2 Peter Chapter 2
1 But false prophets also arose amongst the people, as false teachers will also be amongst you, who will secretly bring in destructive heresies, denying even the Master who bought them, bringing on themselves swift destruction.
2 Many will follow their immoral ways, and as a result, the way of the truth will be maligned.
3 In covetousness they will exploit you with deceptive words: whose sentence now from of old doesn't linger, and their destruction will not slumber.
4 For if God didn't spare angels when they sinned, but cast them down to Tartarus, and committed them to pits of darkness to be reserved for judgement;
5 and didn't spare the ancient world, but preserved Noah with seven others, a preacher of righteousness, when he brought a flood on the world of the ungodly;
6 and turning the cities of Sodom and Gomorrah into ashes, condemned them to destruction, having made them an example to those who would live in an ungodly way;
7 and delivered righteous Lot, who was very distressed by the lustful life of the wicked
8 (for that righteous man dwelling amongst them was tormented in his righteous soul from day to day with seeing and hearing lawless deeds):
9 the Lord knows how to deliver the godly out of temptation and to keep the unrighteous under punishment for the day of judgement,
10 but chiefly those who walk after the flesh in the lust of defilement and despise authority. Daring, self-willed, they are not afraid to speak evil of dignitaries;
11 whereas angels, though greater in might and power, don't bring a railing judgement against them before the Lord.
12 But these, as unreasoning creatures, born natural animals to be taken and destroyed, speaking evil in matters about which they are ignorant, will in their destroying surely be destroyed,
13 receiving the wages of unrighteousness; people who count it pleasure to revel in the daytime, spots and defects, revelling in their deceit while they feast with you;
14 having eyes full of adultery, and who can't cease from sin; enticing unsettled souls; having a heart trained in greed; children of cursing;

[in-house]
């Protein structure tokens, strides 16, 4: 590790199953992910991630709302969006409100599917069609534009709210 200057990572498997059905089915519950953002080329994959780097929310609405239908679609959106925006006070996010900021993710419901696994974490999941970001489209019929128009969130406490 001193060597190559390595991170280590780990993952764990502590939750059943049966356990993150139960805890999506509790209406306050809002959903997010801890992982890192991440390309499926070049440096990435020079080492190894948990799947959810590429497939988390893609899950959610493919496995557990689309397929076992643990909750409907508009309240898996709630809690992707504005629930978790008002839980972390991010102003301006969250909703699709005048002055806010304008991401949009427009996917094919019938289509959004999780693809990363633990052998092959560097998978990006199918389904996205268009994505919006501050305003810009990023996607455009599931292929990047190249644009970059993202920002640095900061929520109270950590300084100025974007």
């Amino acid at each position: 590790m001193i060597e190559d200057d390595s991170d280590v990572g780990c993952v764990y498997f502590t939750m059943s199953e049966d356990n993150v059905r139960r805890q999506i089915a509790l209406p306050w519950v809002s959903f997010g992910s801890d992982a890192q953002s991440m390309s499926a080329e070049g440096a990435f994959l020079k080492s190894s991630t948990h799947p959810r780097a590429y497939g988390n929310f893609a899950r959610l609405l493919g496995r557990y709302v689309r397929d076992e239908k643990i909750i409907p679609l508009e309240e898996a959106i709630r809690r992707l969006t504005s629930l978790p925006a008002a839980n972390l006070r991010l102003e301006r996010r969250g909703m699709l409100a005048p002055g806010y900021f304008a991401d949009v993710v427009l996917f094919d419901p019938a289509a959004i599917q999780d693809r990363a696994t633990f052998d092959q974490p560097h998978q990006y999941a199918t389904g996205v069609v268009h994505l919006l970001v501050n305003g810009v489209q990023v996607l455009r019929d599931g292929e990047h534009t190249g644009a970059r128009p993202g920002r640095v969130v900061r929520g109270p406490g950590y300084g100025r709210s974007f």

15 forsaking the right way, they went astray, having followed the way of Balaam the son of Beor, who loved the wages of wrongdoing;
16 but he was rebuked for his own disobedience. A mute donkey spoke with a man's voice and stopped the madness of the prophet.
17 These are wells without water, clouds driven by a storm; for whom the blackness of darkness has been reserved forever.
18 For, uttering great swelling words of emptiness, they entice in the lusts of the flesh, by licentiousness, those who are indeed escaping from those who live in error;
19 promising them liberty, while they themselves are bondservants of corruption; for a man is brought into bondage by whoever overcomes him.
20 For if, after they have escaped the defilement of the world through the knowledge of the Lord and Saviour Jesus Christ, they are again entangled in it and overcome, the last state has become worse for them than the first.
21 For it would be better for them not to have known the way of righteousness, than after knowing it, to turn back from the holy commandment delivered to them.
22 But it has happened to them according to the true proverb, "The dog turns to his own vomit again," and "the sow that has washed to wallowing in the mire."
- Verse 2 (immoral)
- Textus Receptus reads "destructive" instead of "immoral"
- Verse 4 (Tartarus)
- Tartarus is another name for Hell
- Verse 22
- Proverbs 26:11
Version: World English Bible
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2 Peter Chapter 2 Guide
Turning to the subject of the perils threatening the Church, two are referred to - false teachers, and a materialization of mind which follows on such teaching. As in old days there were false prophets, so we are told there will be false teachers. Hence the necessity for watchfulness. The teachers referred to are those who deny the Lord. The apostle illustrated the effect of such false interpretation by the example of Lot, who, being a righteous man, yet lost his influence in Sodom.
In burning and searching words he described the characteristics of those whom he had in mind. After the severest denunciation he pictured them in their luxurious living, giving themselves over to every form of license. Balaam is given as an illustration of the evil of the love of hire. By two phrases he described graphically such teachers. They are "springs" luring thirsty souls with the hope of satisfaction, but "without water." They are "mists driven by a storm," and this tells the deepest truth concerning these men, who, so far from ministering rest and peace, are themselves servants of unrest and disturbance.
We find here no dainty handling of false teaching. The apostle shows that the effect of false teaching is ever the denial of the power of Christ. Denying His Lordship issues in every form of evil. To deny the Lord in any particular is to loosen the bondage of the soul to Him, and to open the door for the incoming of all evil.
From "An Exposition of the Whole Bible" by G. Campbell Morgan.